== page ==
WARSAW, Poland (AP) – One of them is a restaurateur who fled Belarus when he learned he was about to be arrested for criticizing President Alexander Lukashenko. Another benefactor either denounced fellow opposition activists or imprisoned. One asserts that his brother was killed by the country’s security forces.
Only they were determined to resist Lukashenko by fighting against Russian forces in Ukraine.
Belarusians are among those who answered the call of Ukrainian President Volodymyr Zelensky for foreign fighters to go to Ukraine and join the international legion Ukraine’s territorial defense. The volunteers responded to this call, given the high stakes in a conflict that many people view as a civilized battle between dictatorship and freedom.
For Belarusians, who consider Ukrainians a sister nation, the stakes are especially great. Russian forces used Belarusian territory to invade Ukraine early in the war, and Lukashenko publicly sided with his longtime ally, Russian President Vladimir Putin, calling him his “big brother.” Russia, for its part, has poured billions of dollars into Lukashenko’s Soviet-style economy, which was state-controlled with energy and cheap loans.
Belarusian volunteers believe that weakening Putin will also weaken Lukashenko, who has been in power since 1994, and create an opportunity to overthrow his repressive government. and bringing about democratic change in a country of about 10 million people.
For many Belarusians, their base is Poland, a country along NATO’s eastern side bordering Belarus and Ukraine, which became a haven for Belarusian pro-democracy opponents before becoming one of the war refugees from Ukraine.
Some of the fighters are already in Poland, and some only pass briefly on their way to Ukraine.
“We understand that it is a long journey to liberate Belarus and that the journey begins in Ukraine,” said Vadim Prokopyev, a 50-year-old businessman who ran restaurants in Minsk. He fled the country after a rumor spread that he would be arrested for publicly saying the government was not doing enough for small businesses.
When the Ukraine war finally ends, our war will just begin. “It is impossible to liberate the country of Belarus without expelling Putin’s fascist forces from Ukraine,” he said.
Prokopyev heads a unit called “Bahonia” that has been training conscripts in recent days. He was interviewed by The Associated Press as he supervised an exercise that involved firing pistols and other weapons at old cars in a simulated scenario of war. They were trained by a former Polish police officer who is now a special shooting instructor.
Prokopyev wants his men to gain decisive combat experience, and he hopes that one day a window of opportunity will open for democratic change in Belarus. But he says it will require fighters like himself to be prepared, and members of Belarus’ security forces to turn against Lukashenko.
Massive street protests against the 2020 election widely seen as fraudulent were met with brutal crackdowns, leading Prokopyev to believe that no “velvet revolution” could be expected there.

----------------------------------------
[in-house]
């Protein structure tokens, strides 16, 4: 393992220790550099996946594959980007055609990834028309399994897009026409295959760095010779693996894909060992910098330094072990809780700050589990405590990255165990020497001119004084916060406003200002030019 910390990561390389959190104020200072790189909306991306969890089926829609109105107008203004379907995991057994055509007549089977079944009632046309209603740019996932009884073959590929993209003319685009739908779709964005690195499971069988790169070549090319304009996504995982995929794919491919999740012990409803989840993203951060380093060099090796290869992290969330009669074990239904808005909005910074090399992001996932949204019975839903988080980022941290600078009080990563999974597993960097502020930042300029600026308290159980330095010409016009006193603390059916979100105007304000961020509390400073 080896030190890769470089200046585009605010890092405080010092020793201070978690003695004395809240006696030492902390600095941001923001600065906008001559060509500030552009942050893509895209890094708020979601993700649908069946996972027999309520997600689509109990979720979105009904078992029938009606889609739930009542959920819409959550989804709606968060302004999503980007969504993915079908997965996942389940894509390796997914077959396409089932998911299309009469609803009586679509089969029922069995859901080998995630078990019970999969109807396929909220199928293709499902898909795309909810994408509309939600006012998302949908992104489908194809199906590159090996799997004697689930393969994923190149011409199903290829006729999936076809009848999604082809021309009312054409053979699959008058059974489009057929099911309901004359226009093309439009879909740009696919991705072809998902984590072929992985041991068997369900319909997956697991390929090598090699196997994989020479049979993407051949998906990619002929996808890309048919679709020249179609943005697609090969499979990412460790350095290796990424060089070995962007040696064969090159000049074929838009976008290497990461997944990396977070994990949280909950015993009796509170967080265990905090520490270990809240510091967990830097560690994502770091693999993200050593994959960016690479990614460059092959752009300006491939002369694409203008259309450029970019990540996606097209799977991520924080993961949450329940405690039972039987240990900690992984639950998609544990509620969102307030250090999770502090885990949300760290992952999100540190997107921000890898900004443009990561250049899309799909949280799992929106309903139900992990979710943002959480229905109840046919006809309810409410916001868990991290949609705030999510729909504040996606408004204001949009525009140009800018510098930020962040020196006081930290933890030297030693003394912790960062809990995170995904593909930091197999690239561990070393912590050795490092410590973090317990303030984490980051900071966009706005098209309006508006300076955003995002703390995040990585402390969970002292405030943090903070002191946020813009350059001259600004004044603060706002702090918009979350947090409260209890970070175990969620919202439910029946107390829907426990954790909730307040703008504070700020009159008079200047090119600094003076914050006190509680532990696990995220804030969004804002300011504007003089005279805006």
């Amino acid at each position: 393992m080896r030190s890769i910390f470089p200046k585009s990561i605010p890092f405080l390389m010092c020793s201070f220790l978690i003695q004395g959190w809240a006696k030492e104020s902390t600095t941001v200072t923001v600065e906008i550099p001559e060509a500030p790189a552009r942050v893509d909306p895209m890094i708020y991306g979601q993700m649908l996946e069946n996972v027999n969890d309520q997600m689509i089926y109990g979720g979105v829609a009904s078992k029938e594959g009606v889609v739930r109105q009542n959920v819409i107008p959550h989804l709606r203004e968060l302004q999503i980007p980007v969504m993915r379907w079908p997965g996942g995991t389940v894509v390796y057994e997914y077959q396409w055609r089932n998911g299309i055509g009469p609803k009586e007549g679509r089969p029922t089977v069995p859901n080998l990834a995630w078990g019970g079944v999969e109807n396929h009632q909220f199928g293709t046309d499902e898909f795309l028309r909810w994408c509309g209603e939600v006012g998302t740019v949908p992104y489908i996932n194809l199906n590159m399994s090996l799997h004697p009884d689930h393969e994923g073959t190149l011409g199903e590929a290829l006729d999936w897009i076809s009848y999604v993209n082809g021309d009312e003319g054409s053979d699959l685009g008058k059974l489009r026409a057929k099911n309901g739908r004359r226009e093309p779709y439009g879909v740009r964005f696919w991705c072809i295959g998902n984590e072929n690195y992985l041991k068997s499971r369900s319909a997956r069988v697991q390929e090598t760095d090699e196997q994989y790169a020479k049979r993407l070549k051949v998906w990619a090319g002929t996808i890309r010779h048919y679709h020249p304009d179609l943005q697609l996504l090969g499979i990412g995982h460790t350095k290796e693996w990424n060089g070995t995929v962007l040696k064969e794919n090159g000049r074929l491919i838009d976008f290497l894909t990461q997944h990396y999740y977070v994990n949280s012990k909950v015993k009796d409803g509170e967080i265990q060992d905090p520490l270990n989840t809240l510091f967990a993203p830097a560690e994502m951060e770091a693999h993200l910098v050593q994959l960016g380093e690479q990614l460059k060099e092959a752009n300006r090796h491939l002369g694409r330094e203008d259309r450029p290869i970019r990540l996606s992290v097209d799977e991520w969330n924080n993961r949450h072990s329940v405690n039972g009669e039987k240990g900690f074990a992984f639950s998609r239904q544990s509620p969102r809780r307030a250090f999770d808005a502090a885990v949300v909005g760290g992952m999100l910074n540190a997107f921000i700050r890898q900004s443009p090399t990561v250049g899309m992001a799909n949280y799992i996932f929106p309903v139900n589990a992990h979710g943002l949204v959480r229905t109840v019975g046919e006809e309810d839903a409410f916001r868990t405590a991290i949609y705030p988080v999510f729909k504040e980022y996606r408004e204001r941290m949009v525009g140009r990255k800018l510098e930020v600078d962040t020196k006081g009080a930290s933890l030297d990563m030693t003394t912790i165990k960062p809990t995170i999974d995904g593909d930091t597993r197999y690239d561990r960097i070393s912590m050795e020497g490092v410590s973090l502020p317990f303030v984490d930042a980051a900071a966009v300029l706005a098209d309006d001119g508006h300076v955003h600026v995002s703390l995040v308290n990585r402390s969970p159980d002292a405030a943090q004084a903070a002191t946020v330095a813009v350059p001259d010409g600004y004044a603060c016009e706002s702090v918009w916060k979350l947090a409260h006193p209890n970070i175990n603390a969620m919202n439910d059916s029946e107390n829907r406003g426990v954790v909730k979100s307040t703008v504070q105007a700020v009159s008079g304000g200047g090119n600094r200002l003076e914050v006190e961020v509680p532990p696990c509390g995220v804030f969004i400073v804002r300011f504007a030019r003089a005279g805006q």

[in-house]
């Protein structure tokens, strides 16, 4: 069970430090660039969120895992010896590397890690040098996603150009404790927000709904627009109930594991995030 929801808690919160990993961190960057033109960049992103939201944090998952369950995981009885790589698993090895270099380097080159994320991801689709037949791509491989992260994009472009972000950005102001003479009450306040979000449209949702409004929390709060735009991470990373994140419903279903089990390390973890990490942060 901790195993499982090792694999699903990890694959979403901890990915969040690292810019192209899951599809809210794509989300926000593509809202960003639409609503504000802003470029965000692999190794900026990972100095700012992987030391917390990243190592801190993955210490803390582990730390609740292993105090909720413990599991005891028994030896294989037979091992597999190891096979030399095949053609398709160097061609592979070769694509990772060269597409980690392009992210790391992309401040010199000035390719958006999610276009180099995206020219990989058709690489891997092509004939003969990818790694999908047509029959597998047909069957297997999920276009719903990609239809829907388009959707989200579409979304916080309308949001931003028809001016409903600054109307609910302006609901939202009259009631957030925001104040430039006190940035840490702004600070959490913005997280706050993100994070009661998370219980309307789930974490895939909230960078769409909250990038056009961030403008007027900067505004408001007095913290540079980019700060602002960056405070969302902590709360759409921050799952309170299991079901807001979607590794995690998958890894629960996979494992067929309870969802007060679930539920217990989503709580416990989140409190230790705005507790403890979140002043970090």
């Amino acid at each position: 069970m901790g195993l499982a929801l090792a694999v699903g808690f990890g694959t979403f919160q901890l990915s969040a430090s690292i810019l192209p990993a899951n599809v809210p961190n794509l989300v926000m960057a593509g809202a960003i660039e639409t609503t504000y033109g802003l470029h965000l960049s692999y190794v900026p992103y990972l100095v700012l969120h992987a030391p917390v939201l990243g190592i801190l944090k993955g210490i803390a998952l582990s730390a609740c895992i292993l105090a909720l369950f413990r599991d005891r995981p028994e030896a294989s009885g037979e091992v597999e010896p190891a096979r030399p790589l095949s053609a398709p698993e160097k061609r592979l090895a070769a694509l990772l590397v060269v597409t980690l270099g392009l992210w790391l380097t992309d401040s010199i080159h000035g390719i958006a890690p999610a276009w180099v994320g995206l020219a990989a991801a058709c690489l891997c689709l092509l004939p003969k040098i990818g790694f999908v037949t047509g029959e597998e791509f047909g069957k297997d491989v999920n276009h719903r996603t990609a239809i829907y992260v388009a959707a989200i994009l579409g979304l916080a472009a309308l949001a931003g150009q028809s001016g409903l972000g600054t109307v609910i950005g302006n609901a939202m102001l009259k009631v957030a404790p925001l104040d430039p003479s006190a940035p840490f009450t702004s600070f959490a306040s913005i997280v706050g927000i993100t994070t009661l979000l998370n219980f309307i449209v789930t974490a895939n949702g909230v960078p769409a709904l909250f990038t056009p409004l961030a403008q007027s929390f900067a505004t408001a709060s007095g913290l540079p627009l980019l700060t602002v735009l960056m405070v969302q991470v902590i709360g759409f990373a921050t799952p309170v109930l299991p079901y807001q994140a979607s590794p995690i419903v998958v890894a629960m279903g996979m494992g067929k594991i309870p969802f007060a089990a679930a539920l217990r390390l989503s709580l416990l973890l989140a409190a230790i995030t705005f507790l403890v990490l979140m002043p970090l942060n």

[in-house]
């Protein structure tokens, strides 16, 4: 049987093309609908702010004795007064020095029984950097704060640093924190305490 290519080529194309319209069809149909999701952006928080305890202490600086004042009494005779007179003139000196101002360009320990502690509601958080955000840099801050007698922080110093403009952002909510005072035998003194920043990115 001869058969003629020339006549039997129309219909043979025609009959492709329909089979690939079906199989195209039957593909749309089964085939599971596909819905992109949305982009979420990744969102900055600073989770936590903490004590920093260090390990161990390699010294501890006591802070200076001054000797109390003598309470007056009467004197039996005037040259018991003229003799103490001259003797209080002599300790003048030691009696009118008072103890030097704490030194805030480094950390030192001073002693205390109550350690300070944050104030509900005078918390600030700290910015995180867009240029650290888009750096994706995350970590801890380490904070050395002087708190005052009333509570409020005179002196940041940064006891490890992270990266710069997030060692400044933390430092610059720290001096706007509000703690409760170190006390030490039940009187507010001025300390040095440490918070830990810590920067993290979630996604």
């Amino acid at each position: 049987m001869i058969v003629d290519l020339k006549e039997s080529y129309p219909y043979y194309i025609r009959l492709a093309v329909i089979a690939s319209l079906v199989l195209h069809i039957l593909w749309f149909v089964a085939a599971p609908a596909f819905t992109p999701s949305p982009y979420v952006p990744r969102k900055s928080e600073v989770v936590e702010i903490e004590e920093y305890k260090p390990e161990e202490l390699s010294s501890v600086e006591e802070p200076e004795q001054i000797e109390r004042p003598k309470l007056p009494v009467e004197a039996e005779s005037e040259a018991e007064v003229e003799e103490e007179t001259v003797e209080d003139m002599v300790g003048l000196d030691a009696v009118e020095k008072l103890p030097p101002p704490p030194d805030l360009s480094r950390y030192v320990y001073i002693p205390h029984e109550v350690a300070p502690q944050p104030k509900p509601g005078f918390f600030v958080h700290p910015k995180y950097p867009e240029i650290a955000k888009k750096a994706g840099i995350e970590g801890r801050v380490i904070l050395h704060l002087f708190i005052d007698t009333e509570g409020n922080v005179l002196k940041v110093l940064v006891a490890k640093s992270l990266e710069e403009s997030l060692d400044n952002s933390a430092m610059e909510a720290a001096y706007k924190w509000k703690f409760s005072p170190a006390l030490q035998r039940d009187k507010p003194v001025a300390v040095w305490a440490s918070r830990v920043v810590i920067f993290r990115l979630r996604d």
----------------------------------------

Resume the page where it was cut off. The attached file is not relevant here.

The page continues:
“Power can only be taken from Lukashenko by force,” he said.
On Saturday, a group of men with another unit, Kastus Kalinouski, gather in Warsaw at a Belarus home, where piles of sleeping bags, mats and other equipment bound for Ukraine have piled up. They sat together, talked and snacked on chocolate and coffee as they prepared to move to Ukraine later in the day. Most of them did not want to be interviewed because of their concerns for their safety and that of their families back home.
The unit, which is not officially under the Ukrainian International Corps, was named after a 19th-century anti-Russian rebellion leader who is seen as a national hero in Belarus.
One willing to describe his motives was 19-year-old Alice, who has been living in Poland since last year. He fled Belarus after being detained by the country’s security service, still called the KGB, and forced to denounce an anti-Lukashenko resistance group in a video recording. He was told that he would be imprisoned if he did not comply.
Dressed in all black from a sweatshirt to his boots, he admitted he was nervous as the moment came to head to Ukraine. He never received any military training, but he will have it as soon as he arrives in Ukraine. But to what extent, and where it will be published, is not yet known.
He said he would fight not only to help Ukraine “but to make Belarus independent.” It was also important for him, he said, for people to realize that the Belarusian people are very different from Lukashenko’s government.
It’s a dangerous mission, and several volunteers from Castus Kalinowski’s unit have died.
The fighting in Ukraine is still less dangerous than trying to resist Lukashenko at home, with many activists languishing in prison in dire conditions.
Pavel Kokta, 24, who actually fought in Ukraine’s Donbass region in 2016, was a recruiter of Castus Kalinowsky, suffering from burns and losing most of his hearing in one ear. He described his unit as a regiment, which means it would have hundreds of members, but he didn’t say how many.
Kokta said his half-brother, Nikita Kravtsov, was found hanging dead in a wooded area outside Minsk in 2020. Police said there was no evidence of tampering, but Kokta says he and the rest of the family are sure it was. They were killed for joining the anti-Lukashenko protests.
But he insisted that his support for Ukraine in the war was not about revenge, but about fighting for democratic change.
“If Putin is defeated, Lukashenko will be defeated,” he said.
Follow the AP’s coverage of the war at https://apnews.com/hub/russia-ukraine
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